are there on the input data (what are the limits of the forms it can take)?
What's returned?

>          $line_count++ while $line =~ /\^\|\^/g;

This looks an awful lot like and endless loop waiting to happen. If $line
ever does match /\^\|\^/, incrementing $line_count won't ever make
$line not match that, so the while will keep coming back true over and
over until the end of time.

I guess I'm having a hard time seperating the intention of this routine
from my interpretation of it, and comments are needed for that reason ;)

>  sub cleaner {
>      my @messy_records = @_;
>      my $header = $messy_records[0];
>      $field_count++ while ($header =~ /\^\|\^/g);
>      for my $ctr (1..$#messy_records) {
>          my $line = $messy_records[$ctr];
>          $line_count++ while $line =~ /\^\|\^/g;
>          $cum_line_count += $line_count;
>          if (($cum_line_count != $field_count)) {
>              chomp $messy_records[$ctr];
>              $messy_records[$ctr] .= splice @messy_records, (++$ctr), 1;
>              $ctr--;
>          }
>          else {
>              $cum_line_count = 0;
>          }
>      }
>      return @messy_records;
>  }
>  my @field_lengths;
>  sub max_field_length {
>      my @clean_records = @_;
>      for my $ctr (0..$#clean_records) {
>          my $record = $clean_records[$ctr];
>  ####### Problem with blanklines ########
>  ####### I want it to loop to the next for iteration when it encounters a $BLANKLINE
>          if ($record eq $BLANKLINE) {
>              next;
>          }

I've lost track of what's-what at this point, but off the top of my head,
print out $record in a debug statement and see what it winds up containing.

>          my @field_values = split /\^\|\^/,$record;

Is max_field_length() the place to be actually splitting the records? And what
is cleaner() cleaning up? 

>          if ($ctr == 0) {
>              for my $count (0..$#field_values) {
>                  $field_lengths[$count] = length $field_values[$count];
>              }

Here's a little trick...

    my @field_lengths = map length, @field_values;

A little less tersely:

    my @field_lengths = map { length $_ } @field_values;

map() kind of translates values. For each input value, it runs code (the first
argument) on it, and outputs the result. This might seem excessively terse,
but you get used to it quickly, then all of the for, 0..$#arr, etc stuff 
just seems like distraction that has nothing to do with the algorithm after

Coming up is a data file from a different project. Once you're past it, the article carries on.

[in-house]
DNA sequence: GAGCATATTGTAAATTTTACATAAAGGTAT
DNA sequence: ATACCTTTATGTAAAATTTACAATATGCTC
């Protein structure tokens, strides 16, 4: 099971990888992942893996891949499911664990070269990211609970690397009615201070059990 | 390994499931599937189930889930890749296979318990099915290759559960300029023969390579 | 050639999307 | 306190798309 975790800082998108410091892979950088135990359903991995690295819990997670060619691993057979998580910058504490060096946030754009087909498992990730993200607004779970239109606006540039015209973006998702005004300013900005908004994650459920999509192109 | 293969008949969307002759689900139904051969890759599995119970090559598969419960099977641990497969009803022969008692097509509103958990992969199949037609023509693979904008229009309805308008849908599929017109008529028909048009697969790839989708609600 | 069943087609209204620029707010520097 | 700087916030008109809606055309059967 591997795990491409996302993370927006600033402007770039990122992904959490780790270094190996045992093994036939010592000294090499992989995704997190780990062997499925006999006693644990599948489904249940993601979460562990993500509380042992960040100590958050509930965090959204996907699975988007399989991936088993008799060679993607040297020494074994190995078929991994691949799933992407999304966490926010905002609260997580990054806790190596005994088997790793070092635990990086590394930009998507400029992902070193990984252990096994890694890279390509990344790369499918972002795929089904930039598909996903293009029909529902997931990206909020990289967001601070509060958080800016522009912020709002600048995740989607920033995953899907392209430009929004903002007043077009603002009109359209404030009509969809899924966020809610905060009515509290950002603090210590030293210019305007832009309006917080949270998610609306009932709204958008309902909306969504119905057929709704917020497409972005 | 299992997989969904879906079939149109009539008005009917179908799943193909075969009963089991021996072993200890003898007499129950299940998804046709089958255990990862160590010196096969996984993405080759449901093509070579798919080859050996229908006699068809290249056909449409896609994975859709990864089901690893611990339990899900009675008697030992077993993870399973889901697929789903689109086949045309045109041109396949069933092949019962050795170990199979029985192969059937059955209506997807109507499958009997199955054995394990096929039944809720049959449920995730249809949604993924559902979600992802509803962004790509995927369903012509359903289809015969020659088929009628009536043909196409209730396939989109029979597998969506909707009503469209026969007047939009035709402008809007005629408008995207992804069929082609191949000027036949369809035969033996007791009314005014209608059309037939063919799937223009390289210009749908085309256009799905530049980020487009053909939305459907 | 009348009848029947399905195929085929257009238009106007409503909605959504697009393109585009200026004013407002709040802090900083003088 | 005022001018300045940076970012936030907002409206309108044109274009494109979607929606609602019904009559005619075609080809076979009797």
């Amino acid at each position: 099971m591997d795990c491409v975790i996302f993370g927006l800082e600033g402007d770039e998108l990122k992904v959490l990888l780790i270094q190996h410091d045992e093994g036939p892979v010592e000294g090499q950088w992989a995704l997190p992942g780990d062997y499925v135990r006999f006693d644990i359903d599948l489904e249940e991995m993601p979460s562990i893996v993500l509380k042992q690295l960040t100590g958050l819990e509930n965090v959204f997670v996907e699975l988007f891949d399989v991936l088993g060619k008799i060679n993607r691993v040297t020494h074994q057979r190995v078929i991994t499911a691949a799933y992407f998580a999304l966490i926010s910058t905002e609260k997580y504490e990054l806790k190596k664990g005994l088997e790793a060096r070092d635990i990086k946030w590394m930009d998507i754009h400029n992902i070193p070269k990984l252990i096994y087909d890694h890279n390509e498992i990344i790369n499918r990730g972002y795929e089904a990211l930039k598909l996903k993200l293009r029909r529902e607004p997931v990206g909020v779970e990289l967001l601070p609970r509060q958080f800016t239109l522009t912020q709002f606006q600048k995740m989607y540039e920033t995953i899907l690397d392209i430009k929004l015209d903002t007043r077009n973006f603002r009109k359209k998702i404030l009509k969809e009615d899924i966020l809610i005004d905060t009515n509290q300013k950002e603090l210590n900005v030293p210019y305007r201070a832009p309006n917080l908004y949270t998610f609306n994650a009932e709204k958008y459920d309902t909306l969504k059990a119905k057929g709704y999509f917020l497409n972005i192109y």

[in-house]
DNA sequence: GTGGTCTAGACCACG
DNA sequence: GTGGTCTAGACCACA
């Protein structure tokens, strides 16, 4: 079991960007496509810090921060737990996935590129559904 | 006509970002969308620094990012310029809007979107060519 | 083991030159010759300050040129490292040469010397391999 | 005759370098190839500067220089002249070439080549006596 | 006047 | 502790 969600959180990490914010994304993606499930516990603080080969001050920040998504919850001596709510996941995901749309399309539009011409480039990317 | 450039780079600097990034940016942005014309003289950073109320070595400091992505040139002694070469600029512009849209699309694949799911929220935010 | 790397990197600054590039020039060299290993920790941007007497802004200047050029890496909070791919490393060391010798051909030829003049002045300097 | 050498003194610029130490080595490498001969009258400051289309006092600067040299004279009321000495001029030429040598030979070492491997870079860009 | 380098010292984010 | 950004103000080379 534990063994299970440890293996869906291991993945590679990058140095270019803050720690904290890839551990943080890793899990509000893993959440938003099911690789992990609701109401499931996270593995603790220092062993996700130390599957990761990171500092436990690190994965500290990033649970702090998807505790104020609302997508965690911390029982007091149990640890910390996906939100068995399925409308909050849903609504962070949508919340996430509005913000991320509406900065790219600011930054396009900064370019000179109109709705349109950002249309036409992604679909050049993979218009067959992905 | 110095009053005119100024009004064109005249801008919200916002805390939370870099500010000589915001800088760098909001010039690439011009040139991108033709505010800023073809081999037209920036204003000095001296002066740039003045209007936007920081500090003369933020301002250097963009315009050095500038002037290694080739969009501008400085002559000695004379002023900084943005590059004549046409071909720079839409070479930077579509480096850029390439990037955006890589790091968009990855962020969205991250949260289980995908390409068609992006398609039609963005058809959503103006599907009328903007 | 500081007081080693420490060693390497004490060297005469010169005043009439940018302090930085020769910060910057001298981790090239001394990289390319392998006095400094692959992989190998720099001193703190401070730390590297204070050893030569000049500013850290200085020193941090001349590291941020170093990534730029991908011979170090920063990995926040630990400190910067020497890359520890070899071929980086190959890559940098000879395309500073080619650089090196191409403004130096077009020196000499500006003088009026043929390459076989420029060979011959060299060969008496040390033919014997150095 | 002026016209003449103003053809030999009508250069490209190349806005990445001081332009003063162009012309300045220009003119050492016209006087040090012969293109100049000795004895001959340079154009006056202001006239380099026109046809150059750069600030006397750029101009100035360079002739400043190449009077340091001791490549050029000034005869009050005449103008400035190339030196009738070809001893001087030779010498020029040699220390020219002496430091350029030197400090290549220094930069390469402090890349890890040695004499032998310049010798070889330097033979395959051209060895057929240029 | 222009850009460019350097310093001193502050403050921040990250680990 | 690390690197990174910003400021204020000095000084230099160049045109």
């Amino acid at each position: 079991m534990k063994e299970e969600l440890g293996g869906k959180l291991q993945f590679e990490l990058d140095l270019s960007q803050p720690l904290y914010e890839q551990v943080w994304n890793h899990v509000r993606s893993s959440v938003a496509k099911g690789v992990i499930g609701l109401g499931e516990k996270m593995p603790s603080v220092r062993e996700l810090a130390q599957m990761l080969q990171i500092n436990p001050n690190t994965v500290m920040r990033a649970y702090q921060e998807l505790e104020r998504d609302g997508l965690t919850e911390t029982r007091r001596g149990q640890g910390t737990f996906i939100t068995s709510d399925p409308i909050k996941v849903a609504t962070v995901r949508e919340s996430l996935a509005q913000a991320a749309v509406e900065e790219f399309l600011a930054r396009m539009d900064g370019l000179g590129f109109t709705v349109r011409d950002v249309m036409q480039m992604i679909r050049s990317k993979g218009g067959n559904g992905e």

>          }
>          else {

Rather than placing if ($str == 0) inside of the loop, just place it's logic before
the loop, and then loop on 1 .. $#clean_records. That way, that if test isn't 
done once for each line. It's a bit faster, but more importantly, a human reading
it will see this logic -- that it runs once, then the loop does the rest of the

>              for my $count (0..$#field_values) {
>                  if (($field_lengths[$count]) < (length ($field_values[$count]))) {
>                      $field_lengths[$count] = length $field_values[$count];
>                  }
>              }
>          }
>      }
>      # Adjusting for the first and last text qualifiers
>      $field_lengths[0]--;
>      $field_lengths[$#field_lengths]--;
>  }
>  my @cleaned_records = cleaner(@messy_lines);
>  max_field_length(@cleaned_records);

Here's a suggestion. Read one line at a time. Make a routine that takes care of
line continuations (partial lines, whatever). Call that from a loop. Then, in that
loop, split the line into fields. Then pass that array of fields to various routines
as needed. That'll probably only be a routine to format them for print. And the
loop has the option of not calling that format-for-print routine if the line
range is outside of what you want printed as part of your sample data. That'll
save having to use Tie::File, which you mentioned at the meeting as not being
any faster than slurping the whole file into memory (which sucks for large files).
For large files, line-at-a-time is the way to go. Otherwise, the computer tries
to pull it into main memory, but then Perl fills up the computer's memory, so it
has to swap it out to swap on the disk, and then as you try to use the memory,
the disk grinds away trying to swap in the right stuff. You're at least three
times as bad off as going line-by-line from a memory point of view.

One rule of thumb when designing routines -- don't make them return meta-data
that has to be passed in somewhere else. For example, don't make a routine
that returns a list of field lengths. Wrap it all up in a neat little bundle
that's easy to use. Then break the bundle down into its parts if appropriate.
In otherwords, it's okay to call a() and have a() call b() and then c(),
but the main program shouldn't ever have to call b() and then c() if b()
is only useful if you immediately call c() afterwards and c() is only useful
if you've just called b(). If you organize the functions this way, you'll